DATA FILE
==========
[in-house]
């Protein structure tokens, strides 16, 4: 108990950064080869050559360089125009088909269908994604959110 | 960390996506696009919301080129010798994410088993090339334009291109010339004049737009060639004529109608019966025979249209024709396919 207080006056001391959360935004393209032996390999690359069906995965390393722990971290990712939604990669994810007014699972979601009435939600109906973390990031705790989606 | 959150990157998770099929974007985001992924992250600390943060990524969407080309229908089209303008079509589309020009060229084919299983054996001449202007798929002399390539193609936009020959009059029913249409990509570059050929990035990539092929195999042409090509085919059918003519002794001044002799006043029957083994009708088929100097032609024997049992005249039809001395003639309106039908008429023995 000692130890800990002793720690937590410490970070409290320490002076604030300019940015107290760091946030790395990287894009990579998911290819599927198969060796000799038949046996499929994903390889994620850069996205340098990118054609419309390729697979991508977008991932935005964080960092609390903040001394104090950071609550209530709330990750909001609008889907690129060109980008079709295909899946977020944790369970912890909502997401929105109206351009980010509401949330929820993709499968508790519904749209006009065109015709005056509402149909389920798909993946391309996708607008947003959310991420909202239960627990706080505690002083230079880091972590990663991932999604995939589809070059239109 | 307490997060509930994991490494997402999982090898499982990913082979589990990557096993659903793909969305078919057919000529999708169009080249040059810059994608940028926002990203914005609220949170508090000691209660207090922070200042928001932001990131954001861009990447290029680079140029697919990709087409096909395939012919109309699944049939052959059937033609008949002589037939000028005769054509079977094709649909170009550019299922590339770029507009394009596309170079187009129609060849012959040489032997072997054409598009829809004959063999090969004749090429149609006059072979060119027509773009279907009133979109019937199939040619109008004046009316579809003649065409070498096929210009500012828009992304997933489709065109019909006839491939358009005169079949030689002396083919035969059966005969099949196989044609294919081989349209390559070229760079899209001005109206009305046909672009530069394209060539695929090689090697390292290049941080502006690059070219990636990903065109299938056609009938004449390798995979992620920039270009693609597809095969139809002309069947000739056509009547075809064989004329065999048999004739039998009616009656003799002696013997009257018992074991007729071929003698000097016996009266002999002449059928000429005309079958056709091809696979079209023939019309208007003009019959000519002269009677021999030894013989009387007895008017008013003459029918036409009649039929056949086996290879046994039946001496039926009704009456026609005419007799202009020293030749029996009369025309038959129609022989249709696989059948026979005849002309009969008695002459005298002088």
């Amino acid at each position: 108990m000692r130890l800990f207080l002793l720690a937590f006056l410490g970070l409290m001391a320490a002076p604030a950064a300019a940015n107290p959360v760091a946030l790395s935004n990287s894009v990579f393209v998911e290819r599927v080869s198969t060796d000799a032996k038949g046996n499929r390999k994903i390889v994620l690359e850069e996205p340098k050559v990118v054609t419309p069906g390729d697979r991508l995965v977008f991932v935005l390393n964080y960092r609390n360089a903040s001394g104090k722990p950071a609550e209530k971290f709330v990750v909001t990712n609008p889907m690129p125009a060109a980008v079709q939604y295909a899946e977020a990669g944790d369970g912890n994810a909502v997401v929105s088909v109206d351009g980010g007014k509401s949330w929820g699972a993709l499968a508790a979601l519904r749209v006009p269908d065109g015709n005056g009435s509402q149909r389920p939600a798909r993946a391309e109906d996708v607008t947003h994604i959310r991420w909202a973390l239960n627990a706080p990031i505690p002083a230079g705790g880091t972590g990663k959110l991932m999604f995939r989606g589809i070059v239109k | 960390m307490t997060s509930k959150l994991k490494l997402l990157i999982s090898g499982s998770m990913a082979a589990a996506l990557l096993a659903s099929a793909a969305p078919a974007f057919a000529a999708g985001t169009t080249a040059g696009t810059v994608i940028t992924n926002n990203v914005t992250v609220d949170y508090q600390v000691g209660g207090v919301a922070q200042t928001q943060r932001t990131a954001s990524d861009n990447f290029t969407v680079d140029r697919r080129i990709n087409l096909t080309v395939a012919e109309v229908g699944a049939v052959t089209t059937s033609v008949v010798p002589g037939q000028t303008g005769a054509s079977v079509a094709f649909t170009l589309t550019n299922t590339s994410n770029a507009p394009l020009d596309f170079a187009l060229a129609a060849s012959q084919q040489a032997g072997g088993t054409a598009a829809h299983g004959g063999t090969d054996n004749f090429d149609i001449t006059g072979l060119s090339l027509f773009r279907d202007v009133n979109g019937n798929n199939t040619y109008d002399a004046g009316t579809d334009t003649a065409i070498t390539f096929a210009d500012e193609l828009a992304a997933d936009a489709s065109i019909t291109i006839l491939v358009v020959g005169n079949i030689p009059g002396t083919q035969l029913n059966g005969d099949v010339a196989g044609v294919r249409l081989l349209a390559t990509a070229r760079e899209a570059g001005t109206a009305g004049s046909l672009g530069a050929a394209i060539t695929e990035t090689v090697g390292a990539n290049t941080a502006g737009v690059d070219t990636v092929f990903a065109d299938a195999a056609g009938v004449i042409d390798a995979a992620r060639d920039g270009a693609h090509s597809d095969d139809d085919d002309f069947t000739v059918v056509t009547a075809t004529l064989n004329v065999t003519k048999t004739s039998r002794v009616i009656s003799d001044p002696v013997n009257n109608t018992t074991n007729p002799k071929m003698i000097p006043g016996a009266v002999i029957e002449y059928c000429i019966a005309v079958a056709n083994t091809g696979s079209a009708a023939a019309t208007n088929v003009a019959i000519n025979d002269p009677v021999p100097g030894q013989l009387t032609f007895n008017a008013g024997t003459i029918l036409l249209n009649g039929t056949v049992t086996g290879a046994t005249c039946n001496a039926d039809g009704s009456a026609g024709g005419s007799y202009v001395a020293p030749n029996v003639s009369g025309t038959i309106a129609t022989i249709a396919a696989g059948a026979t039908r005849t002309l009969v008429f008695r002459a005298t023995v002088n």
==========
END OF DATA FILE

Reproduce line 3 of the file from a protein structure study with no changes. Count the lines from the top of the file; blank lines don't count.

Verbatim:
């Amino acid at each position: 108990m000692r130890l800990f207080l002793l720690a937590f006056l410490g970070l409290m001391a320490a002076p604030a950064a300019a940015n107290p959360v760091a946030l790395s935004n990287s894009v990579f393209v998911e290819r599927v080869s198969t060796d000799a032996k038949g046996n499929r390999k994903i390889v994620l690359e850069e996205p340098k050559v990118v054609t419309p069906g390729d697979r991508l995965v977008f991932v935005l390393n964080y960092r609390n360089a903040s001394g104090k722990p950071a609550e209530k971290f709330v990750v909001t990712n609008p889907m690129p125009a060109a980008v079709q939604y295909a899946e977020a990669g944790d369970g912890n994810a909502v997401v929105s088909v109206d351009g980010g007014k509401s949330w929820g699972a993709l499968a508790a979601l519904r749209v006009p269908d065109g015709n005056g009435s509402q149909r389920p939600a798909r993946a391309e109906d996708v607008t947003h994604i959310r991420w909202a973390l239960n627990a706080p990031i505690p002083a230079g705790g880091t972590g990663k959110l991932m999604f995939r989606g589809i070059v239109k | 960390m307490t997060s509930k959150l994991k490494l997402l990157i999982s090898g499982s998770m990913a082979a589990a996506l990557l096993a659903s099929a793909a969305p078919a974007f057919a000529a999708g985001t169009t080249a040059g696009t810059v994608i940028t992924n926002n990203v914005t992250v609220d949170y508090q600390v000691g209660g207090v919301a922070q200042t928001q943060r932001t990131a954001s990524d861009n990447f290029t969407v680079d140029r697919r080129i990709n087409l096909t080309v395939a012919e109309v229908g699944a049939v052959t089209t059937s033609v008949v010798p002589g037939q000028t303008g005769a054509s079977v079509a094709f649909t170009l589309t550019n299922t590339s994410n770029a507009p394009l020009d596309f170079a187009l060229a129609a060849s012959q084919q040489a032997g072997g088993t054409a598009a829809h299983g004959g063999t090969d054996n004749f090429d149609i001449t006059g072979l060119s090339l027509f773009r279907d202007v009133n979109g019937n798929n199939t040619y109008d002399a004046g009316t579809d334009t003649a065409i070498t390539f096929a210009d500012e193609l828009a992304a997933d936009a489709s065109i019909t291109i006839l491939v358009v020959g005169n079949i030689p009059g002396t083919q035969l029913n059966g005969d099949v010339a196989g044609v294919r249409l081989l349209a390559t990509a070229r760079e899209a570059g001005t109206a009305g004049s046909l672009g530069a050929a394209i060539t695929e990035t090689v090697g390292a990539n290049t941080a502006g737009v690059d070219t990636v092929f990903a065109d299938a195999a056609g009938v004449i042409d390798a995979a992620r060639d920039g270009a693609h090509s597809d095969d139809d085919d002309f069947t000739v059918v056509t009547a075809t004529l064989n004329v065999t003519k048999t004739s039998r002794v009616i009656s003799d001044p002696v013997n009257n109608t018992t074991n007729p002799k071929m003698i000097p006043g016996a009266v002999i029957e002449y059928c000429i019966a005309v079958a056709n083994t091809g696979s079209a009708a023939a019309t208007n088929v003009a019959i000519n025979d002269p009677v021999p100097g030894q013989l009387t032609f007895n008017a008013g024997t003459i029918l036409l249209n009649g039929t056949v049992t086996g290879a046994t005249c039946n001496a039926d039809g009704s009456a026609g024709g005419s007799y202009v001395a020293p030749n029996v003639s009369g025309t038959i309106a129609t022989i249709a396919a696989g059948a026979t039908r005849t002309l009969v008429f008695r002459a005298t023995v002088n």